On Wednesday, Connecticut became the fifth state since 2004 to outlaw the death penalty. Governor Dan Malloy signed the death penalty repeal into law in a small private ceremony in the capital of Hartford.
The bill replaces capital punishment in the state with life imprisonment without the opportunity of parole.
Malloy, a former prosecutor, has been an outspoken advocate against capital punishment. He said current death row inmates are not included in the repeal, but are more likely to die of old age. Some legal experts say these inmates can even use the repeal to appeal their sentences.
A recent Quinnipiac poll showed Connecticut voters were split on whether a person convicted of murder should face the death penalty or life in prison with no chance of parole. Overall, the poll showed 62 percent of Connecticut voters support the death penalty in general.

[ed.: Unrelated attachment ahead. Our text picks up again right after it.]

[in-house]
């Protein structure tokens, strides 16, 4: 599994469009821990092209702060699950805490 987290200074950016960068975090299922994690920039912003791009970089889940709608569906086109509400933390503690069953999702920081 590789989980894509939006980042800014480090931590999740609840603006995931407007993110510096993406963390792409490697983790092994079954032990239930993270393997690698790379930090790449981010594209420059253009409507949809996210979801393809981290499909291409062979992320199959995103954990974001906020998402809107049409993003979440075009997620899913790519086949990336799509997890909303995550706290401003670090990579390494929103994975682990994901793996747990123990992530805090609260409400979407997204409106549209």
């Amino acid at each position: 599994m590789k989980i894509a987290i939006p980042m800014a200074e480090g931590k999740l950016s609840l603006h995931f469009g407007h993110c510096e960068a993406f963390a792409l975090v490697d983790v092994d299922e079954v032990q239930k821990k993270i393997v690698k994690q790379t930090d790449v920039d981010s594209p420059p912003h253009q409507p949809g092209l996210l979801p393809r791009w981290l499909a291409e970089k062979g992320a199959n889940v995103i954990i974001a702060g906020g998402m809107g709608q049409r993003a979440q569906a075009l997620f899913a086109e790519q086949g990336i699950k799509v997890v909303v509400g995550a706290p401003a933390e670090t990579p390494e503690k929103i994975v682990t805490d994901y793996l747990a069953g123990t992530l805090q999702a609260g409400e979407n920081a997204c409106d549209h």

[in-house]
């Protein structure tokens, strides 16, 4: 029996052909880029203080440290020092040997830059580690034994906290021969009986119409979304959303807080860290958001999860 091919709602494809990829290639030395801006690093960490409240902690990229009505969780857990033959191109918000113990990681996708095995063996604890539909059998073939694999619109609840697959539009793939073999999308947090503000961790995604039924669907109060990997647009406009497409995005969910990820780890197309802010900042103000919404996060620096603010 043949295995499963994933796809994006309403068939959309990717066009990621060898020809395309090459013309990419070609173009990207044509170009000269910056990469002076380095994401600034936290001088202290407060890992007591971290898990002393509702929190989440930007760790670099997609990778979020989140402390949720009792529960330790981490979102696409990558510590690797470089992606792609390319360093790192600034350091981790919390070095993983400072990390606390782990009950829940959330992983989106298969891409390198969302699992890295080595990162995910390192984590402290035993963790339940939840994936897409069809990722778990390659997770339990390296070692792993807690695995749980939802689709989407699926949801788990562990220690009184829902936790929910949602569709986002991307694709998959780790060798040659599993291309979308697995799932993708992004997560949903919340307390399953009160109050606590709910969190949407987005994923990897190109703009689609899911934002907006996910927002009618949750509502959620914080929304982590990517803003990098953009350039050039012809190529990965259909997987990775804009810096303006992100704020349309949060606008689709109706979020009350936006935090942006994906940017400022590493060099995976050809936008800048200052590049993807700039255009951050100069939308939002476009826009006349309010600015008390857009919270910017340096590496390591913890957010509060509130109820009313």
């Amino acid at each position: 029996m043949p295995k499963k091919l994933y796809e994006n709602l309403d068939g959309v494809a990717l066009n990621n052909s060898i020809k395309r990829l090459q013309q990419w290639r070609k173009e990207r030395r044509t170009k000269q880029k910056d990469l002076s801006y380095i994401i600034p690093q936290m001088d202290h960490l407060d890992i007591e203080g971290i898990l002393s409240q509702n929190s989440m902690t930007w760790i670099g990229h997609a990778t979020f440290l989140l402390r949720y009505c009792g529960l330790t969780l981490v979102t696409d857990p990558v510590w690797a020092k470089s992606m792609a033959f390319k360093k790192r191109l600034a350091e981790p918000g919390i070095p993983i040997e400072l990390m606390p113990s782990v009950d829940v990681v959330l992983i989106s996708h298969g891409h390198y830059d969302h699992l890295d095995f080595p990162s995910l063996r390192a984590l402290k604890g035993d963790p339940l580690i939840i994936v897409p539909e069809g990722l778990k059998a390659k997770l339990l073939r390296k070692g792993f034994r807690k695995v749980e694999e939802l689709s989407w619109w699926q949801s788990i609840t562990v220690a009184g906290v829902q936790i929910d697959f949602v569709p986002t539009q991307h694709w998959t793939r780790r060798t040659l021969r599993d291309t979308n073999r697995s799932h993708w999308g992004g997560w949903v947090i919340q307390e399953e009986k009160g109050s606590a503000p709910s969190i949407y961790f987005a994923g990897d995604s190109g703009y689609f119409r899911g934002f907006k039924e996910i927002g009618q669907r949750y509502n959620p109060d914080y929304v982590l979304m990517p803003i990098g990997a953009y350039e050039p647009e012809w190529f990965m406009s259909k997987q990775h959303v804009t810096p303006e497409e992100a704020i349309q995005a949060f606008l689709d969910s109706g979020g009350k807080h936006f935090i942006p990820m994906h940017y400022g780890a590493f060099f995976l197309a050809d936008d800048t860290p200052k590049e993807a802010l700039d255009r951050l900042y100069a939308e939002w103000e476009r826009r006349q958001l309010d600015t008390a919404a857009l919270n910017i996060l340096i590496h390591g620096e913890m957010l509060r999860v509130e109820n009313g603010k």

"The death penalty is a complex issue for voters, and for pollsters," said Quinnipiac University Poll Director Douglas Schwartz, PhD. "Connecticut voters want to keep the death penalty, perhaps as an option for the most heinous crimes, such as the Cheshire murders."
In 2010, Steven Hayes was convicted of the murder of a mother and her two daughters during a 2007 home invasion in Cheshire, Conn. Hayes was sentenced to death in arguably the most widely publicized trial in the state's history.
Illinois, New Mexico, New Jersey and New York have all outlawed capital punishment since 2004. In total, 16 states and the District of Colombia consider the death penalty illegal. Voters in California will decide in November whether their own state will continue with the practice.
by RTT Staff Writer
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